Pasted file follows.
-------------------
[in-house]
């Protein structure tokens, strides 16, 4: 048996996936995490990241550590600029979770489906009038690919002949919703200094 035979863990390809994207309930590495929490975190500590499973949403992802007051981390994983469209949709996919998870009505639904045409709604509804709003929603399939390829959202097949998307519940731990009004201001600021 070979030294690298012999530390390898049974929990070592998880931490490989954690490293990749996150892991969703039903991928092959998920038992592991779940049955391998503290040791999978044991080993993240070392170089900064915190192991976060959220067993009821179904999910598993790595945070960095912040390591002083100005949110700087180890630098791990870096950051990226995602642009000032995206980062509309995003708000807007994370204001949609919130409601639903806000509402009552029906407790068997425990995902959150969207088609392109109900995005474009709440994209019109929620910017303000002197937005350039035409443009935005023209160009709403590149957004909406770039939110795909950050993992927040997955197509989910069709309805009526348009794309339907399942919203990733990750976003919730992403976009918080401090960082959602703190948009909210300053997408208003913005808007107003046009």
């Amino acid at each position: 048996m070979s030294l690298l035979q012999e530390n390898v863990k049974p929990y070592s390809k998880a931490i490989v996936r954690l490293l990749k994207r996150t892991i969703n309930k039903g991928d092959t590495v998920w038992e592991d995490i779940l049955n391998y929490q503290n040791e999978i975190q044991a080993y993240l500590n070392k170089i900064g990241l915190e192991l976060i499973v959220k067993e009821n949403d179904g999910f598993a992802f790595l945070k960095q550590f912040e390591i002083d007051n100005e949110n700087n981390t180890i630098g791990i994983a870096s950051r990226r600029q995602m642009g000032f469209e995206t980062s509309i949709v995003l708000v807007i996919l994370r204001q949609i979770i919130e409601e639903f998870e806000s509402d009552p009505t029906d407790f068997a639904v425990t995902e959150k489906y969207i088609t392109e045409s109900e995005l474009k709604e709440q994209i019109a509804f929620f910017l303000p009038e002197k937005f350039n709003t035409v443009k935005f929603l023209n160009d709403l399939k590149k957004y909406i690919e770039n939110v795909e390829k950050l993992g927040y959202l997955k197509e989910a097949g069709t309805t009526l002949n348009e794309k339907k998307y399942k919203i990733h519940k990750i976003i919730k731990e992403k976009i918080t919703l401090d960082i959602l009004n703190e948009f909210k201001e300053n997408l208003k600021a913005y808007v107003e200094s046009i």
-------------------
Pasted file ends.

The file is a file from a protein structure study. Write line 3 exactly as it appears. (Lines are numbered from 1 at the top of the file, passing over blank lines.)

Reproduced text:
């Amino acid at each position: 048996m070979s030294l690298l035979q012999e530390n390898v863990k049974p929990y070592s390809k998880a931490i490989v996936r954690l490293l990749k994207r996150t892991i969703n309930k039903g991928d092959t590495v998920w038992e592991d995490i779940l049955n391998y929490q503290n040791e999978i975190q044991a080993y993240l500590n070392k170089i900064g990241l915190e192991l976060i499973v959220k067993e009821n949403d179904g999910f598993a992802f790595l945070k960095q550590f912040e390591i002083d007051n100005e949110n700087n981390t180890i630098g791990i994983a870096s950051r990226r600029q995602m642009g000032f469209e995206t980062s509309i949709v995003l708000v807007i996919l994370r204001q949609i979770i919130e409601e639903f998870e806000s509402d009552p009505t029906d407790f068997a639904v425990t995902e959150k489906y969207i088609t392109e045409s109900e995005l474009k709604e709440q994209i019109a509804f929620f910017l303000p009038e002197k937005f350039n709003t035409v443009k935005f929603l023209n160009d709403l399939k590149k957004y909406i690919e770039n939110v795909e390829k950050l993992g927040y959202l997955k197509e989910a097949g069709t309805t009526l002949n348009e794309k339907k998307y399942k919203i990733h519940k990750i976003i919730k731990e992403k976009i918080t919703l401090d960082i959602l009004n703190e948009f909210k201001e300053n997408l208003k600021a913005y808007v107003e200094s046009i």